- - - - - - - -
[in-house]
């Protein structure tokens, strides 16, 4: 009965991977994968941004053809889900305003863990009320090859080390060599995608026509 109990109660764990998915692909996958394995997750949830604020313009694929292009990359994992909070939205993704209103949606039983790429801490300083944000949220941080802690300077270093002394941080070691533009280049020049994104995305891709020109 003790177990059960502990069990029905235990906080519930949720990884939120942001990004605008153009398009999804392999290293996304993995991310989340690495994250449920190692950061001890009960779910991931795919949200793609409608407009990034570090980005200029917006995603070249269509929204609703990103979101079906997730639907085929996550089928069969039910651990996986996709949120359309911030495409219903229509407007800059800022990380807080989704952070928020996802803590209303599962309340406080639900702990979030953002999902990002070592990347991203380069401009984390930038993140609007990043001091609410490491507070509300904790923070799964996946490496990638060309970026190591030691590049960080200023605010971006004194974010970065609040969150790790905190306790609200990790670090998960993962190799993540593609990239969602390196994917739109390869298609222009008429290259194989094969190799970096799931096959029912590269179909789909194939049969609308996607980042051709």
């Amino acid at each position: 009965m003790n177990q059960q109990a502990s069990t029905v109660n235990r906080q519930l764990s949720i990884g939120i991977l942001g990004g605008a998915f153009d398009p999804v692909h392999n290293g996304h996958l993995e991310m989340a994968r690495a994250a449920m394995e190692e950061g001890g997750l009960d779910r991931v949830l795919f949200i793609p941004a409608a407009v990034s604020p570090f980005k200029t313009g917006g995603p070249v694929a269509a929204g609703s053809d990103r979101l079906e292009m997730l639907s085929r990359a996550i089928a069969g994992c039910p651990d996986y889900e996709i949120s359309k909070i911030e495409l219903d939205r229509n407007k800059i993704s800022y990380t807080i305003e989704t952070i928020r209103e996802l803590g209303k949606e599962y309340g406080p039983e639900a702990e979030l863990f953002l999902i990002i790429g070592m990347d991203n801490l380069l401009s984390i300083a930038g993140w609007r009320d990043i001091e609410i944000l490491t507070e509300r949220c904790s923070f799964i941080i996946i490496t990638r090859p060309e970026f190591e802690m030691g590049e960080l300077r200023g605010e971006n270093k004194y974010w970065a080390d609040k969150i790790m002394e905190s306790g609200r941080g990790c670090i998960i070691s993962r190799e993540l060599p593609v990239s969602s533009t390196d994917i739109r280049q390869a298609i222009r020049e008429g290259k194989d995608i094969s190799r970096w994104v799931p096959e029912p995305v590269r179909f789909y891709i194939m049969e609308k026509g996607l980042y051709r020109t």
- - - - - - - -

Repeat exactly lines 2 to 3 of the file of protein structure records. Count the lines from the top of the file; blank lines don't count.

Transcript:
């Protein structure tokens, strides 16, 4: 009965991977994968941004053809889900305003863990009320090859080390060599995608026509 109990109660764990998915692909996958394995997750949830604020313009694929292009990359994992909070939205993704209103949606039983790429801490300083944000949220941080802690300077270093002394941080070691533009280049020049994104995305891709020109 003790177990059960502990069990029905235990906080519930949720990884939120942001990004605008153009398009999804392999290293996304993995991310989340690495994250449920190692950061001890009960779910991931795919949200793609409608407009990034570090980005200029917006995603070249269509929204609703990103979101079906997730639907085929996550089928069969039910651990996986996709949120359309911030495409219903229509407007800059800022990380807080989704952070928020996802803590209303599962309340406080639900702990979030953002999902990002070592990347991203380069401009984390930038993140609007990043001091609410490491507070509300904790923070799964996946490496990638060309970026190591030691590049960080200023605010971006004194974010970065609040969150790790905190306790609200990790670090998960993962190799993540593609990239969602390196994917739109390869298609222009008429290259194989094969190799970096799931096959029912590269179909789909194939049969609308996607980042051709």
């Amino acid at each position: 009965m003790n177990q059960q109990a502990s069990t029905v109660n235990r906080q519930l764990s949720i990884g939120i991977l942001g990004g605008a998915f153009d398009p999804v692909h392999n290293g996304h996958l993995e991310m989340a994968r690495a994250a449920m394995e190692e950061g001890g997750l009960d779910r991931v949830l795919f949200i793609p941004a409608a407009v990034s604020p570090f980005k200029t313009g917006g995603p070249v694929a269509a929204g609703s053809d990103r979101l079906e292009m997730l639907s085929r990359a996550i089928a069969g994992c039910p651990d996986y889900e996709i949120s359309k909070i911030e495409l219903d939205r229509n407007k800059i993704s800022y990380t807080i305003e989704t952070i928020r209103e996802l803590g209303k949606e599962y309340g406080p039983e639900a702990e979030l863990f953002l999902i990002i790429g070592m990347d991203n801490l380069l401009s984390i300083a930038g993140w609007r009320d990043i001091e609410i944000l490491t507070e509300r949220c904790s923070f799964i941080i996946i490496t990638r090859p060309e970026f190591e802690m030691g590049e960080l300077r200023g605010e971006n270093k004194y974010w970065a080390d609040k969150i790790m002394e905190s306790g609200r941080g990790c670090i998960i070691s993962r190799e993540l060599p593609v990239s969602s533009t390196d994917i739109r280049q390869a298609i222009r020049e008429g290259k194989d995608i094969s190799r970096w994104v799931p096959e029912p995305v590269r179909f789909y891709i194939m049969e609308k026509g996607l980042y051709r020109t």